A political challenger to Philadelphia Mayor Jim Kenney is criticizing a supervised injection site proposed for the city.
Speaking at a contentious community forum in Kensington last night, Democratic state Sen. Anthony Williams said he opposes opening a place where people addicted to drugs could use them under medical supervision.
A rowdy crowd attended the discussion at a neighborhood church, where both supporters and opponents of the controversial facilities, sometimes called “safe injection sites,” shouted over speakers, including Williams.
“There’s nothing safe about a non-controlled substance with we don’t know what’s in it being injected into anybody,” Williams said.
Before he could finish, Williams was interrupted by a critic in the crowd who shouted, “It’s safer, sir!”
Williams, who represents Southwest Philadelphia and parts of Delaware County, said it wasn’t wise to move forward with a supervised injection site while it still faces serious legal threats.
“The moment we open a safe injection site in Philadelphia, the federal government will be here shutting it down,” he said.
Safehouse, a nonprofit that intends to open and operate such a site, recently announced it’s close to securing a location just off of Kensington Avenue. The U.S. attorney in Philadelphia, William McSwain, sued Safehouse in February, asking a judge to deem the proposed operation illegal. Last year, Deputy Attorney General Rod Rosenstein vowed that the Justice Department would prosecute anyone who attempted to open one.
Williams said that besides the legal uncertainty, he feels the community’s voice had been largely left out of the plans to open a site in Kensington.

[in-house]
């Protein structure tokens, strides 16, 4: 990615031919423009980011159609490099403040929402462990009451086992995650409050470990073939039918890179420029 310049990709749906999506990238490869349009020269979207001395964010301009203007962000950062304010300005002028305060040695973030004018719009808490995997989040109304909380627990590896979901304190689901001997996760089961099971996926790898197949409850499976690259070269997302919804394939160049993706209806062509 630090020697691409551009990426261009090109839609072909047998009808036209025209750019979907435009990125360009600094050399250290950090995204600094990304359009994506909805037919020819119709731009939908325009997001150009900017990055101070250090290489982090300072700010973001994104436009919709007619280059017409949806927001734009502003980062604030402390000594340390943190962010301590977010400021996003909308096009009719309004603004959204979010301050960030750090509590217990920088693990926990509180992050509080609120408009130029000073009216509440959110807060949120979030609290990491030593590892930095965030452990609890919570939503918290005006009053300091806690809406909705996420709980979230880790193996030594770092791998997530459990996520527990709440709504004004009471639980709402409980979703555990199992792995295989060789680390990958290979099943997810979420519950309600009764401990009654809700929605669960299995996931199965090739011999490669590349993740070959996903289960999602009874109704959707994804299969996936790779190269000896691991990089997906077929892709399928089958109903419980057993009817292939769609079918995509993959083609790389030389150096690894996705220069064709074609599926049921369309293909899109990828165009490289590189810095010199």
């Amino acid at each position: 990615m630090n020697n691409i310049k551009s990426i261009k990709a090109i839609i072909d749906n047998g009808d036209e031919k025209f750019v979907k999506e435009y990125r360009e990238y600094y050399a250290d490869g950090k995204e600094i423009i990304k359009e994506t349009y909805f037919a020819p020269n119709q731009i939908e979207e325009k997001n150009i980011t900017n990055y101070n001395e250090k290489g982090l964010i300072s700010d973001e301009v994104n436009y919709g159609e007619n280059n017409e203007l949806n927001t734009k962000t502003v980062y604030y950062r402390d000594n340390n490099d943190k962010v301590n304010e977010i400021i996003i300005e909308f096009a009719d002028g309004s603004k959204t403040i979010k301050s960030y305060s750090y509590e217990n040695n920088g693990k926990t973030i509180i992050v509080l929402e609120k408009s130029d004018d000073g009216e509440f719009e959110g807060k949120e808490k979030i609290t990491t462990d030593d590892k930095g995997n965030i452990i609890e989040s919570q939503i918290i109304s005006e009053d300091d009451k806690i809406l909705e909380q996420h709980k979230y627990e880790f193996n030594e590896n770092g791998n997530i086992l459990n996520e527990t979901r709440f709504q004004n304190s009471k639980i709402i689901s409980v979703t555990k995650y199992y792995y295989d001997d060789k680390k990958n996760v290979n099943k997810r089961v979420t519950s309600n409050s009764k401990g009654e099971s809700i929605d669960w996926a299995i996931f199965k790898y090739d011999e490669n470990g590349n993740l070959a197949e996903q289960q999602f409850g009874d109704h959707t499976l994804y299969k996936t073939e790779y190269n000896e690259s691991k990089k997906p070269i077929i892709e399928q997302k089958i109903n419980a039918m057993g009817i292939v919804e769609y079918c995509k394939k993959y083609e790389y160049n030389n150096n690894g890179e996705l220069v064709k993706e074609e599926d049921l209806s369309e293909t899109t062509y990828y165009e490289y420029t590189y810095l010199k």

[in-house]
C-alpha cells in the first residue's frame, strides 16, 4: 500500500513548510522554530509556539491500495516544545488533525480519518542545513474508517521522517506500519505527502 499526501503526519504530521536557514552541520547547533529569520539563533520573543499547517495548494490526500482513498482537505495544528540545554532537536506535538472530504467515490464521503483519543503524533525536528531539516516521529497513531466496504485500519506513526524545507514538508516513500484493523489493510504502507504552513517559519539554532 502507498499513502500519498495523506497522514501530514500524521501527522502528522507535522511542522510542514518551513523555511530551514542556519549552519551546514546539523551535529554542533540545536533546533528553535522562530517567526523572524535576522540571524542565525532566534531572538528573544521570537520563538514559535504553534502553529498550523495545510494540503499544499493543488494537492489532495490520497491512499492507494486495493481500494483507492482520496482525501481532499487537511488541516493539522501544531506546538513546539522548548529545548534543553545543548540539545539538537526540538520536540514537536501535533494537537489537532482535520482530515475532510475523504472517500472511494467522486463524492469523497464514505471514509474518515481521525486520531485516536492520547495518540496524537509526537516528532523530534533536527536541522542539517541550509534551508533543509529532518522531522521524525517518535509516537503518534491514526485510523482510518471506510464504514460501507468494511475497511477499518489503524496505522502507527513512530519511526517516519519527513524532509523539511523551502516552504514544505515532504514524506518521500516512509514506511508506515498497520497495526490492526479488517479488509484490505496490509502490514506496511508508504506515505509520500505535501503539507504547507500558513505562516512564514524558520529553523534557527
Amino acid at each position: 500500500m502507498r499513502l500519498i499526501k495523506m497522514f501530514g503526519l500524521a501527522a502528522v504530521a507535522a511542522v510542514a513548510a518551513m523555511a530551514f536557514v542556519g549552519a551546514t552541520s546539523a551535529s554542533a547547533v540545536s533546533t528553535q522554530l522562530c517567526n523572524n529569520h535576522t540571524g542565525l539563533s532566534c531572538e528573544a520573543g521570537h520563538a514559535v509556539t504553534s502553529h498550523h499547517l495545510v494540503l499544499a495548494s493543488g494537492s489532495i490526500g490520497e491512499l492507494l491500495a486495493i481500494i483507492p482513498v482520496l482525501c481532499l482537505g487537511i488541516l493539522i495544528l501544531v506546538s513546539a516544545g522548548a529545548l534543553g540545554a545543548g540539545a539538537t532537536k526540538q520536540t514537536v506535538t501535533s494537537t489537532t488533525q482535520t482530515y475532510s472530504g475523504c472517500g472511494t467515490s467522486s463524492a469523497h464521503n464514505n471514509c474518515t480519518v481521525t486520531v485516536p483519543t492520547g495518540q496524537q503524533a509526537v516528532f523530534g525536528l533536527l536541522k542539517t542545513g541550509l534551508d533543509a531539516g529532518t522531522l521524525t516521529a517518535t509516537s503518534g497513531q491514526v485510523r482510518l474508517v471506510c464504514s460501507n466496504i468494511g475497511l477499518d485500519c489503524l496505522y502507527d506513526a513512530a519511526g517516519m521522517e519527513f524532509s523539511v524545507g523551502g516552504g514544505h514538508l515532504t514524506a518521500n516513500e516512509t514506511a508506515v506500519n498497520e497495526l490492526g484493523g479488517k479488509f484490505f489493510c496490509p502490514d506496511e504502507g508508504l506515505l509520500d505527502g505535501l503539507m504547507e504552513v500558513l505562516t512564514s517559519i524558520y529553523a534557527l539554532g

Many vocal residents who attended Monday night’s forum agreed, and said the location Safehouse was eyeing was too close to homes, schools, and businesses. They worried it would attract drug dealers and violent crime in the vicinity.
“There are just too many innocent lives that have been disrupted by this opioid epidemic,” said Gilberto Gonzalez, whose 14-year-old son attends Conwell Middle School, located about four blocks away from the potential Safehouse location. Gonzalez said the issue could influence his vote in the mayor’s race this year, and that Kenney wasn’t giving enough attention to the community’s concerns.
“He does not want to engage us; he was invited to come here, he was invited to come to other meetings, and he’s avoiding the issue,” Gonzalez said.
The Kenney administration announced at the beginning of last year that it would support the opening of a supervised injection site in Philadelphia, but that the city wouldn’t operate or fund it. The city held a series of public meetings throughout the city to seek public feedback following the announcement, including in Kensington. Members of the Kenney administration attended a different meeting in the neighborhood last week.
For his part, Kenney defended his support for the controversial sites, saying they would save lives and ultimately get more people injecting opioids on the street into treatment or recovery. But, he said, the federal government’s actions had turned them into a divisive “wedge issue.”
“If Sen. Williams wants to use the Trump wedge issue to get himself some attention then that’s up to him, but he has not given us any indication of what he would do differently to save people’s lives,” Kenney said.
An estimated 1,100 people died of drug overdoses in Philadelphia last year.
WHYY’s Dave Davies contributed reporting to this story.